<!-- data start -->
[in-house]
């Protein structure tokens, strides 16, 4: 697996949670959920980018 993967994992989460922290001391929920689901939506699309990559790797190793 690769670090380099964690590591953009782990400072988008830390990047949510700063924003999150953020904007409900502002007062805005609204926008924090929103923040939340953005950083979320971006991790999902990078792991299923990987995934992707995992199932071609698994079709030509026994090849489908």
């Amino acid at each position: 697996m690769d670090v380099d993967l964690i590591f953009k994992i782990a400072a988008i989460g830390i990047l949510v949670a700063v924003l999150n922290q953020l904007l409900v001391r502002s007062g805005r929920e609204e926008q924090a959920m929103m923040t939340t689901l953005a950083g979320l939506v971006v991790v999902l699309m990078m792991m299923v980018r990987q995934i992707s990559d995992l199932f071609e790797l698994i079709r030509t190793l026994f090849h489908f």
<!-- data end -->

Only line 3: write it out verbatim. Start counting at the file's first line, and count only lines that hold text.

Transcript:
């Amino acid at each position: 697996m690769d670090v380099d993967l964690i590591f953009k994992i782990a400072a988008i989460g830390i990047l949510v949670a700063v924003l999150n922290q953020l904007l409900v001391r502002s007062g805005r929920e609204e926008q924090a959920m929103m923040t939340t689901l953005a950083g979320l939506v971006v991790v999902l699309m990078m792991m299923v980018r990987q995934i992707s990559d995992l199932f071609e790797l698994i079709r030509t190793l026994f090849h489908f």